Pumpkins are truly a vegetable indigenous to the Américas, bountiful in their plentitude across North American autumnal farms and fields. A prominent member of the large and meaty Cucurbitaceae family which includes gourds, zucchini or courgette, the gherkin, watermelon, squash, cucumbers, and marrow, the generic term  calabaza in Spanish encompasses the entire family, only finding variations in calabacíncalabcita romana, or in melón. The Aztecs called these benevolent, yellow-headed squash chayotl and the larger, orange-hued pumpkins ayotl. Whether or not the early Celts carved out faces inside of turnips or beets to be used as vegetable lanterns to light their way is highly speculative, due in large part to its vast remoteness in times past and lack of any written historical records along these lines. Many historians believe that in Medieval Europe, hollowed out vegetables were used as candleholders or as defense in warding off evil spirits. With Hallowe'en being shamelessly secular by clearly antedating Christianity by many  millennia and hence, their worldview of the Hereafter,  jack-o-lanterns might have coïncidentally been ceremoniously used to commemorate the lost, wandering souls of perdition in a peleopagan Underworld, as flames burned in luminous reference to eternal existence and Valhalla. But the early Christian church mistakenly connected the Celtic land of the dead with their predominant concept of Hell and Satan, used as eternal damnation or punishment. In reality, Samhain or Hallowe'en have nothing to do whatsoever with Satanic worship nor such practices associated with it. So today, plastic jack-o-lanterns for carrying candies, often with characteristic grinning faces, adorn our supermarket shelves every October, alongside the myriad of other commercial trick-or-treating uses for depicting pumpkins personified in humanlike countenances.

Whatever its parallels and historical antecedents to Samhain or to Guy Fawkes Day or to soul-caking for alms to rescue departed loved ones from eternal fires, the modern custom of trick-or-treating, as we recognize it today, clearly grew out of more recent, and readily identifiable social conditions of the past. It is generally accepted among historians that the Ulster Scots had brought many of their harvest traditions and customs to the United States in the 1840s, alongside of the mass Irish emigration due to their potato famine. Bobbing for apples, divination of potential marital partners in mirrors illuminated in candlelight, the roasting and cracking of chestnuts over an open fire for fortune-telling purposes, and the hollowing out of  kale turnips to be used as vegetable lanterns and igniting them with flame (thus paving the way for Americans to carve out pumpkins into jack-o-lanterns) are among some of these rituals to have survived the voyages across the Atlantic Ocean in the mid- to late 19th Century. Our familiar  Jack-of-the-lantern legend comes directly to us from the Irish folktale of a trickster named Jack who outwits the Devil, but having no place to reside in Heaven, is condemned to wander the earth seeking his way through and into the darkness of night with a lighted coal from the hell fires, set inside a turnip. Another historical antecedent or variation on the same theme of the jack-o-lantern includes an adaptation of an old  Irish and Scottish custom of commemorating souls in purgatory with tallow candles cradled inside of  turnips. Replicating this somewhat, our carved out pumpkins originated in New England in the 18th Century.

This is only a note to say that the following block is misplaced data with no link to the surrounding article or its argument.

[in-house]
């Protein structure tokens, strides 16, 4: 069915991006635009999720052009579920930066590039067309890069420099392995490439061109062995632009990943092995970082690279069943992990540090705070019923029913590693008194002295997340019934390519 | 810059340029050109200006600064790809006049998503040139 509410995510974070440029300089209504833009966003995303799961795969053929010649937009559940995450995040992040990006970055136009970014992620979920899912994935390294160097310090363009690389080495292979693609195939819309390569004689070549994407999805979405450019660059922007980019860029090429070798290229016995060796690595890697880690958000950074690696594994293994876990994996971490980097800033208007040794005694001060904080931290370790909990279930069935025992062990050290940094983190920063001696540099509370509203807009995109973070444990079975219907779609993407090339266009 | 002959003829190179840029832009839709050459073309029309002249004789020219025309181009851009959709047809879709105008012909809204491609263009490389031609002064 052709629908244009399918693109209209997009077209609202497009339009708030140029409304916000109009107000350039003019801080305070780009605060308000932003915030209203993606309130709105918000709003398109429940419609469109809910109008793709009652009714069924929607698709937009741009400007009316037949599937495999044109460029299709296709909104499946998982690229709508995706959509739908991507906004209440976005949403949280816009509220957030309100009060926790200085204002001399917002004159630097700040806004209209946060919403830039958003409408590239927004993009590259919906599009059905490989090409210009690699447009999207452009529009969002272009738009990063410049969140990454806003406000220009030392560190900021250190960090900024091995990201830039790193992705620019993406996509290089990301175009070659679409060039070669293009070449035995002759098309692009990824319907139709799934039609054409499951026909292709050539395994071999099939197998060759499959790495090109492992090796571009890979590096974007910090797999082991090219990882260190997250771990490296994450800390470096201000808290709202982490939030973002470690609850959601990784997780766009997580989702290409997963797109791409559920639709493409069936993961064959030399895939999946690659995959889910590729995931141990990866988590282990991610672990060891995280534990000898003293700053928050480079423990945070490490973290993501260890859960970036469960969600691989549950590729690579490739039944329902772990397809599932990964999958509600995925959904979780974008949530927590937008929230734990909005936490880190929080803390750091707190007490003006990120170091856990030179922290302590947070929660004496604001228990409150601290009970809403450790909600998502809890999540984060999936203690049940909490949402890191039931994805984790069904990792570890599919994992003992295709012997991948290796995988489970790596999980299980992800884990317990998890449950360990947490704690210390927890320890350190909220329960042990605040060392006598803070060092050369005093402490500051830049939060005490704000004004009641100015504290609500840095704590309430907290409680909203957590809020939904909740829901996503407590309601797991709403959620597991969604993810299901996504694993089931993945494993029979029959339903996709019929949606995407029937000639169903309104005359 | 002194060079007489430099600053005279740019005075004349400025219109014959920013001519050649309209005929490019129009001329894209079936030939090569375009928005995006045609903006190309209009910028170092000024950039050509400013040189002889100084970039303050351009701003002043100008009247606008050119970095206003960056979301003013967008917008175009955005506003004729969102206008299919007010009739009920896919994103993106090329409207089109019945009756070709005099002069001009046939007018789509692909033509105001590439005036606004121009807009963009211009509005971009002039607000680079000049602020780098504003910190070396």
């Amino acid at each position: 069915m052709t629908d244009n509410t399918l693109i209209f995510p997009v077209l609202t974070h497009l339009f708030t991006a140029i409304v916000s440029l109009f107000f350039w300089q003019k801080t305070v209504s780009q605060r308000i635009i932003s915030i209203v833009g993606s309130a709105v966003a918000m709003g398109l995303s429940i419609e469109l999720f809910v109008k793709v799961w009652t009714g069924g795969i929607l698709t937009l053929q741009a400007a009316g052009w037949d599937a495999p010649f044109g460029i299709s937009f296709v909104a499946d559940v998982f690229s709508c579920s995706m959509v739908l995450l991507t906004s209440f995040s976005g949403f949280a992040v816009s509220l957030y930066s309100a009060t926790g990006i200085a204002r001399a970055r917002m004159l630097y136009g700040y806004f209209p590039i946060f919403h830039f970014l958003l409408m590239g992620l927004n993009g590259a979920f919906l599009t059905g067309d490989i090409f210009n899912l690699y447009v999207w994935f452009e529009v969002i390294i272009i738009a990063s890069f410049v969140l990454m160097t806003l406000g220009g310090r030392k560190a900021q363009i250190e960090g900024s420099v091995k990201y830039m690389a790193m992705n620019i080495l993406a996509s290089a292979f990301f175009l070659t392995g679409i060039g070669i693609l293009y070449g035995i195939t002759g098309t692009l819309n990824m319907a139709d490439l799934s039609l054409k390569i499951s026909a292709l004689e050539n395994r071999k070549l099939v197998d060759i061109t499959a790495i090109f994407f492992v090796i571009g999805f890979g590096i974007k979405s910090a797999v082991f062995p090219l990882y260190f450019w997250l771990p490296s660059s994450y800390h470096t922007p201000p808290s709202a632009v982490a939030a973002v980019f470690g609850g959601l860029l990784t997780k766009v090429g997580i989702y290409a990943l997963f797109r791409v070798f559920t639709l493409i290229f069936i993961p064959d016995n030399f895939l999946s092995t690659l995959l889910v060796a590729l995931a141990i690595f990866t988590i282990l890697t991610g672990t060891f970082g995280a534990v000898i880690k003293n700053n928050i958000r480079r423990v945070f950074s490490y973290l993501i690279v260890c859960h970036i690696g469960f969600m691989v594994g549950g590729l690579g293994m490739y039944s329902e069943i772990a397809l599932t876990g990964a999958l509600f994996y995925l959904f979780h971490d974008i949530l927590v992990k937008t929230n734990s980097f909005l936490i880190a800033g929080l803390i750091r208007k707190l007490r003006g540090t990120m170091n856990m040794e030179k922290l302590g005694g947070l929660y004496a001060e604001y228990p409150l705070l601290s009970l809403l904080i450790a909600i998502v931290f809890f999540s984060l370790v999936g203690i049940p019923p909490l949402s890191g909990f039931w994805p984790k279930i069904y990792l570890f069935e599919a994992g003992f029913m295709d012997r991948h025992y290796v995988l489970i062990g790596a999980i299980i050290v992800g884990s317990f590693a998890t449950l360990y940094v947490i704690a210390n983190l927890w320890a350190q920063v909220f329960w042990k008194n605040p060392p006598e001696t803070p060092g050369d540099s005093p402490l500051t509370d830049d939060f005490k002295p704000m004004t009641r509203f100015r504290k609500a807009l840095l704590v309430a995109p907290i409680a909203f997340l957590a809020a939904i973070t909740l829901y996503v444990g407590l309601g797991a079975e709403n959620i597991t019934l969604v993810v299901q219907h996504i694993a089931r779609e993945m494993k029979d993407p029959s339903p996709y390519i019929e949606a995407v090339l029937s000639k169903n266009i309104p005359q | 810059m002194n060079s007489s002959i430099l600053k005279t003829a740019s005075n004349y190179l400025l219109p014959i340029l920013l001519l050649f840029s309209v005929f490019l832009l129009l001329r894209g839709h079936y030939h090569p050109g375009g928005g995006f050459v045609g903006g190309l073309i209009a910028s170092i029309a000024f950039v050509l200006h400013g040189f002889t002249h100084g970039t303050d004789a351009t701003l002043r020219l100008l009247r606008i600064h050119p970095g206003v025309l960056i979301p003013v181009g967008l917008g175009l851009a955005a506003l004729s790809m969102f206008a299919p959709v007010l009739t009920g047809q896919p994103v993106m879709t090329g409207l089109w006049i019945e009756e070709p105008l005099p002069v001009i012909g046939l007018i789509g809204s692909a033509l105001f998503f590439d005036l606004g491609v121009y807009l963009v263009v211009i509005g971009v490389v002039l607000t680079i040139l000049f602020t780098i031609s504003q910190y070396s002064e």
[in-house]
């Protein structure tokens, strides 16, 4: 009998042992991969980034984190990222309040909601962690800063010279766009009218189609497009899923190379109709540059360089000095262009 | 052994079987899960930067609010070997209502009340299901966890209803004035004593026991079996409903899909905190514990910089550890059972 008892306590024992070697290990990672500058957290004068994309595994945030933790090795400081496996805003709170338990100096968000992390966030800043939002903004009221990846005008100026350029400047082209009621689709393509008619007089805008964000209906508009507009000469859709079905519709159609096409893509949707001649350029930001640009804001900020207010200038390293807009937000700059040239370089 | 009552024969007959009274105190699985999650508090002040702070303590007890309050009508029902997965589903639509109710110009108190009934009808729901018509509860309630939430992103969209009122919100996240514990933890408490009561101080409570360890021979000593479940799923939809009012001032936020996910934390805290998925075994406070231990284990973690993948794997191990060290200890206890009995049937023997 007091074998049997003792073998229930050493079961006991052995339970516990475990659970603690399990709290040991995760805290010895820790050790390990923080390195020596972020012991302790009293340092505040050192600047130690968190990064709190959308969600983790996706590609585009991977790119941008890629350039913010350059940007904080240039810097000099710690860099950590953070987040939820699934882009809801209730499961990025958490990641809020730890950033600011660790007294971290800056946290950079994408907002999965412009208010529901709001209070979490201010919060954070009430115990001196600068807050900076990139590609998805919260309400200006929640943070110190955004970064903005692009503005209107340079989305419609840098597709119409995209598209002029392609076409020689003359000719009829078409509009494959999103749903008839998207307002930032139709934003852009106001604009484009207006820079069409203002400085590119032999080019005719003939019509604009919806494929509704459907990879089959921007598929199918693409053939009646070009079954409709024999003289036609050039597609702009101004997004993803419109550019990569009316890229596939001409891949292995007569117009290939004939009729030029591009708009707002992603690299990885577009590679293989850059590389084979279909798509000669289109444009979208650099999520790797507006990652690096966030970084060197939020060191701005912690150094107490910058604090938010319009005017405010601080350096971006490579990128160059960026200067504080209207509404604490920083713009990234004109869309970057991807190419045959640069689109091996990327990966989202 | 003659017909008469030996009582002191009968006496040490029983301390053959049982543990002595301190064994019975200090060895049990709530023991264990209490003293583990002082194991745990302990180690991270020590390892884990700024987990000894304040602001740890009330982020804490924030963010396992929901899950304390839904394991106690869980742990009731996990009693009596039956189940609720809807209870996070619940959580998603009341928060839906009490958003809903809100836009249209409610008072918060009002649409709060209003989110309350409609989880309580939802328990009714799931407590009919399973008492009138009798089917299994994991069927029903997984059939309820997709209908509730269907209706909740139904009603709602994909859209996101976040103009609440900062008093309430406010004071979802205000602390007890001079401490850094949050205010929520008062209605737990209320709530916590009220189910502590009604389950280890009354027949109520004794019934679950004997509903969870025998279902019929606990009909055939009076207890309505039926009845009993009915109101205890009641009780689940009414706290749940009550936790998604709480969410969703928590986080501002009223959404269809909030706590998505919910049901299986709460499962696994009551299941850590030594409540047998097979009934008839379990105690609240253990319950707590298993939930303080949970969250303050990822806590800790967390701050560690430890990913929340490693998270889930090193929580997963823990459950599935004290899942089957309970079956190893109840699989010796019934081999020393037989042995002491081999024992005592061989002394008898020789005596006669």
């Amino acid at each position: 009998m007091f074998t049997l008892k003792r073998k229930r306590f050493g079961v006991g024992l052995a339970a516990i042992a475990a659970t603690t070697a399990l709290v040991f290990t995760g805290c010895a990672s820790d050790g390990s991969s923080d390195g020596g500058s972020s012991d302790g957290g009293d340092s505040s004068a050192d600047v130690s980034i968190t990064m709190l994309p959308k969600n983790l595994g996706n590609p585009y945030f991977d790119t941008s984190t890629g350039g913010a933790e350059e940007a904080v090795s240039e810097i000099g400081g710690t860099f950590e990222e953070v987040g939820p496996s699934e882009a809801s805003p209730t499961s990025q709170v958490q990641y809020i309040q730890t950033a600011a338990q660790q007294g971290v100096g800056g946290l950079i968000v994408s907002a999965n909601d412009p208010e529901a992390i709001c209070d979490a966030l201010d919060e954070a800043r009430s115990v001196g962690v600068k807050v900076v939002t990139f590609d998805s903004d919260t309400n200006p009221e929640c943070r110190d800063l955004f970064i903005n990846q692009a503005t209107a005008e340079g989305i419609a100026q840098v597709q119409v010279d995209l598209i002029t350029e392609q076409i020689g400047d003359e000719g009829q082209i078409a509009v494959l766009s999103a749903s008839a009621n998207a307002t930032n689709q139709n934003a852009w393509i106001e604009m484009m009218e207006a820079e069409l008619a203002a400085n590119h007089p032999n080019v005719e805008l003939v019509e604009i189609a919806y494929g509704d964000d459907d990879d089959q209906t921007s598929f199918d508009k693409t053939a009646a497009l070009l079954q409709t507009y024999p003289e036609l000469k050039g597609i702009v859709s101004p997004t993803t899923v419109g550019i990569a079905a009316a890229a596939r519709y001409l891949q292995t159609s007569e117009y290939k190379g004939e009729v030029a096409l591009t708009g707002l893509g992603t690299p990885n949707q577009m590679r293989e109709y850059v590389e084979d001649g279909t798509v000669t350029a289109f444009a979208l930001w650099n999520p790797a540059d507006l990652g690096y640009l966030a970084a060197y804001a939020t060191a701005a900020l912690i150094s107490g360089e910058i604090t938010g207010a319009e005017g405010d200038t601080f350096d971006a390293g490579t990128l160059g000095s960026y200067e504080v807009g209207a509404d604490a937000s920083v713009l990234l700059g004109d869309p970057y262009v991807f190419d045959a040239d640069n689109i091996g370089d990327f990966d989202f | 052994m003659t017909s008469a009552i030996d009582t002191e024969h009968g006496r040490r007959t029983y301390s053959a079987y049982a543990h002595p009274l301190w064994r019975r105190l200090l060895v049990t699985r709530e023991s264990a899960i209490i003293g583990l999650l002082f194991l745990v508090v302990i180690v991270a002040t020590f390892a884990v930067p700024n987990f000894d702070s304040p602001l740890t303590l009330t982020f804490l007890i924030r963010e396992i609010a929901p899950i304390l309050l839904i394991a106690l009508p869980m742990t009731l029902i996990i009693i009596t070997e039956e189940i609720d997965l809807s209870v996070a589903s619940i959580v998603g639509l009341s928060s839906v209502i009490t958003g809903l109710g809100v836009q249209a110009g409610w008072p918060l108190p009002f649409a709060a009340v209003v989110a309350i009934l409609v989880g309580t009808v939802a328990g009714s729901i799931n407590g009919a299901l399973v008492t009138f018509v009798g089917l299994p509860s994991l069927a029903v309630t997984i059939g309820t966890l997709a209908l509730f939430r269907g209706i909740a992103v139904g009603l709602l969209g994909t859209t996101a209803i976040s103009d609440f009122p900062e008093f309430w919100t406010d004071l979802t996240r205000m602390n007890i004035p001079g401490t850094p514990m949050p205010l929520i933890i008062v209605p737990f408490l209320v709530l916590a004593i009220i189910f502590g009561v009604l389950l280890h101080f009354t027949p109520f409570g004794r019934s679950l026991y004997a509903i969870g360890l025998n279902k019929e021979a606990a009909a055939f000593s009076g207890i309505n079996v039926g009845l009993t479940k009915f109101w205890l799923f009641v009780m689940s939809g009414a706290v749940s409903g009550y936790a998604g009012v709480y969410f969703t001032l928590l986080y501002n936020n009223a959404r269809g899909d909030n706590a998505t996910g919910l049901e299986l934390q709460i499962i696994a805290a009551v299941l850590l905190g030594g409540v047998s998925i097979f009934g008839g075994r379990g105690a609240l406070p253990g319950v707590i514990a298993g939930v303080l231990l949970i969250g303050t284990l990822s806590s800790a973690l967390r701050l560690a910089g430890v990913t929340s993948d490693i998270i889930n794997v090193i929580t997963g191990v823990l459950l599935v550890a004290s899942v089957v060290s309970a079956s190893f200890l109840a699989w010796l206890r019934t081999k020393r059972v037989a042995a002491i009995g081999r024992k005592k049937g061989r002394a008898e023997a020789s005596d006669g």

Now the urchin hath his fun,
The reign of terror's now begun,
For Hallowe'en is here.

 This "masked solicitation ritual" known as trick-or treating is indeed a by-product or direct offshoot of America's social milieu between the two great World Wars: in the 1930s, homemade treats such as pastries with cider and donuts were the common communal expression of giving to one's newly acquainted neighbors. Once inside, the mummers would pantomime or create riddles in order for their identities to be discovered. Upon successful identification of the masked person, the "guest" would be fed and entertained within the household thereafter for the entire hallowed evening. Come the 1940s and 1950s, the depersonalization and fragmentation of commercialism en masse disenfranchised any further interpersonal contact among neighbors, thus transforming  the holiday and its participants into mere commodities, thanks in large part to such American companies as Mars, Hallmark, and M & Ms. This custom of door-to-door begging for candies has most likely been a "safety" response to mediate tensions between two forms of social deviation: the boyish, adolescent  mischief and vandalism of the 19th Century Halloween and the social turmoil of America’s Great Depression of the 1930s. To both disruptions, trick-or-treating provided a corrective measure or acceptable social outlet, one that (perhaps ironically) ceremonialized rather than resolved the implicit  social tensions of the harvest season (i.e., salvation from a paucity of crops for the family household). Such impending fears of a scarcity of crops leading to hunger during autumntide is aptly explicated in the short poem Autumn by Edmund Spenser:

Then came the Autumn all in yellow clad,
As though he joyèd in his plenteous store,
Laden with fruits that made him laugh, full glad,
That he had banished hunger.